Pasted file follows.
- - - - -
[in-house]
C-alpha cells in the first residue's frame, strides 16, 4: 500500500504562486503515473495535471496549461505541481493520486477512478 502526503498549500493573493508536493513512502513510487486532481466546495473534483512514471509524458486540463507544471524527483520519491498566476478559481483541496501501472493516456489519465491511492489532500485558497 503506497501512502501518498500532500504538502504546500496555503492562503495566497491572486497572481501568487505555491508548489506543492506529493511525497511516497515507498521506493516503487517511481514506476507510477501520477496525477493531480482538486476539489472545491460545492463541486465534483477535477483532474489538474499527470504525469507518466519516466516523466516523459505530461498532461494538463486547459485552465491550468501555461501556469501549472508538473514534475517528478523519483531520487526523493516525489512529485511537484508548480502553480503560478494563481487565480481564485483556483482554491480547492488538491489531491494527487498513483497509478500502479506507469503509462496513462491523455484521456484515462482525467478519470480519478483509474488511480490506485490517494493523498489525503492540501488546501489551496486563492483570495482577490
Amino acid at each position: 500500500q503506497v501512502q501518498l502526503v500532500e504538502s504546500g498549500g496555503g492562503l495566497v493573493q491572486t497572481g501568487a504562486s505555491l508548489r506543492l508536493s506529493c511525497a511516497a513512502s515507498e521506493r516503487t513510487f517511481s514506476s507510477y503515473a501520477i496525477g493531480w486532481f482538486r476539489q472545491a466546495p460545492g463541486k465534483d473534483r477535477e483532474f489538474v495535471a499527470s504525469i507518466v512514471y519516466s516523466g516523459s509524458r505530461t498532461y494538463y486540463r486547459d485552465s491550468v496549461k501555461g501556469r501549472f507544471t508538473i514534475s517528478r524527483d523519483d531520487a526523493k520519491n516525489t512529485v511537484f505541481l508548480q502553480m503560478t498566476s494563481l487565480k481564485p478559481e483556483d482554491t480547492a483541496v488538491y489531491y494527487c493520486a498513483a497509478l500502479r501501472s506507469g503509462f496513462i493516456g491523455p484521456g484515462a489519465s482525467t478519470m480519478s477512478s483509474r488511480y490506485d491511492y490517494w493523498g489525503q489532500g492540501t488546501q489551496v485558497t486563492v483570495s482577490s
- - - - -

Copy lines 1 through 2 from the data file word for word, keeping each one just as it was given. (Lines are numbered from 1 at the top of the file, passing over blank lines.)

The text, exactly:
[in-house]
C-alpha cells in the first residue's frame, strides 16, 4: 500500500504562486503515473495535471496549461505541481493520486477512478 502526503498549500493573493508536493513512502513510487486532481466546495473534483512514471509524458486540463507544471524527483520519491498566476478559481483541496501501472493516456489519465491511492489532500485558497 503506497501512502501518498500532500504538502504546500496555503492562503495566497491572486497572481501568487505555491508548489506543492506529493511525497511516497515507498521506493516503487517511481514506476507510477501520477496525477493531480482538486476539489472545491460545492463541486465534483477535477483532474489538474499527470504525469507518466519516466516523466516523459505530461498532461494538463486547459485552465491550468501555461501556469501549472508538473514534475517528478523519483531520487526523493516525489512529485511537484508548480502553480503560478494563481487565480481564485483556483482554491480547492488538491489531491494527487498513483497509478500502479506507469503509462496513462491523455484521456484515462482525467478519470480519478483509474488511480490506485490517494493523498489525503492540501488546501489551496486563492483570495482577490